Great Britain, all Scots, have taken the opposite approach to Canada in the run-up to Sochi, traveling extensively to give their squad of full-time athletes the widest range of experience possible. It is an approach that has brought medals: wins in Denmark over Norway, and at Kinross over Sweden, were followed by silver medals against Alberta and Canada, and a win over Russia at the 8th US Open in Utica. The Utica event hosted 12 teams including Slovakia, Korea and USA among the Sochi qualifiers.

Tony Zummack, GB's full-time Canadian coach, told the BBC: "Choosing the team early has given the core four athletes as much time as possible to play and train together. We will have between 60 and 80 matches before Sochi, which will be the most a GB team has played before a Games."

One noticeable recent development is the number of provincial and club teams prepared to fund trips to events featuring international competition.  Canadian wheelchair curlers have so far been denied the opportunity to participate in world events in the same way as regular curlers; by winning their national event. The argument has been that there were not enough talented curlers to move away from the CCA selected Team Canada format.

Those who feel that the opportunity to represent your country on the basis of your own team formation and effort  is at the very root of curling's success as an able-bodied sport, argue that central team selection makes no sense if you want the sport to grow. The ability and success of ambitious teams like Quebec makes it harder to argue that the standard of play is not high enough to justify the national wheelchair curling champions the opportunity to wear the Maple Leaf.

In other news, Scotland's multiple medalist Michael McCreadie may have been retired from his national side, but remains very influential behind the scenes as a WCF athlete representative. He is circulating a discussion document (http://is.gd/rCKSJ3) inviting athletes and coaches throughout the world to offer suggestions to enhance the game.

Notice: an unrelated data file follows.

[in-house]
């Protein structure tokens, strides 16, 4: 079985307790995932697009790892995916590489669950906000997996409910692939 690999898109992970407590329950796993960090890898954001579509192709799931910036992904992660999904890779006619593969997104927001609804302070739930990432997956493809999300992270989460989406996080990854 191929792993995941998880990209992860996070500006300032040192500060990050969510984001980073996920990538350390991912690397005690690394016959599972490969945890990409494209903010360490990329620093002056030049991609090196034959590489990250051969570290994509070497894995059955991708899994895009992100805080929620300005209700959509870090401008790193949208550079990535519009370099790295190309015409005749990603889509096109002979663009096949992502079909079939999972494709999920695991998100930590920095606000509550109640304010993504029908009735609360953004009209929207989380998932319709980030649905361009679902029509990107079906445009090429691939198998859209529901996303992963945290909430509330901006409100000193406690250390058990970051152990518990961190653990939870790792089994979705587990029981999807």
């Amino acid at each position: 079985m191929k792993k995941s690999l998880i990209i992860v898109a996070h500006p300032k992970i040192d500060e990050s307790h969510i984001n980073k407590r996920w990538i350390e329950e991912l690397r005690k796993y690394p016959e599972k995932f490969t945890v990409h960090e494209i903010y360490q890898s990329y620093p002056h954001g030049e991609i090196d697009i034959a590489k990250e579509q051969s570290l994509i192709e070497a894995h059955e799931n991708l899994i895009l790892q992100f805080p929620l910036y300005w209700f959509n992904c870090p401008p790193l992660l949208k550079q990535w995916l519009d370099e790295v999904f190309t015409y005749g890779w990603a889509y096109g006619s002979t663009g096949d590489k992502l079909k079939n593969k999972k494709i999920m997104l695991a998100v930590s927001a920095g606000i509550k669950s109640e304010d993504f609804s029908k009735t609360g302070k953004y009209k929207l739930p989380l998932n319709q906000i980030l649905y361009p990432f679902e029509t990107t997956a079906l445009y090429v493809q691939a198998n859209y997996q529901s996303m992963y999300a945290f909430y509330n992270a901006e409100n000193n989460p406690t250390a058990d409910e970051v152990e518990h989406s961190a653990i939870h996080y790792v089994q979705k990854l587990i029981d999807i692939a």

Those originating the sport understandably took regular curling as their model. More than a decade later we are understanding that without sweeping, wheelchair curling is a totally different game.

Four-person team wheelchair curling has not caught the imagination of many Canadian wheelchair users in a country where most communities have access to curling ice. Perhaps it is time to rethink how the game is played in Canada, rather than allow the format and team formation rules of Paralympics competition to stifle domestic participation.

Are mixed gender teams preventing the sport from growing, given the imbalance in numbers between male and female wheelchair users? Would two-person teams, with the reduction in time spent sitting and doing nothing, create a better on-ice experience and lead to wider participation? If you have an opinion contact Michael via the WCF website.


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Eric Eales has been writing about wheelchair curling since 2004, and publishes the wheelchaircurling.com website.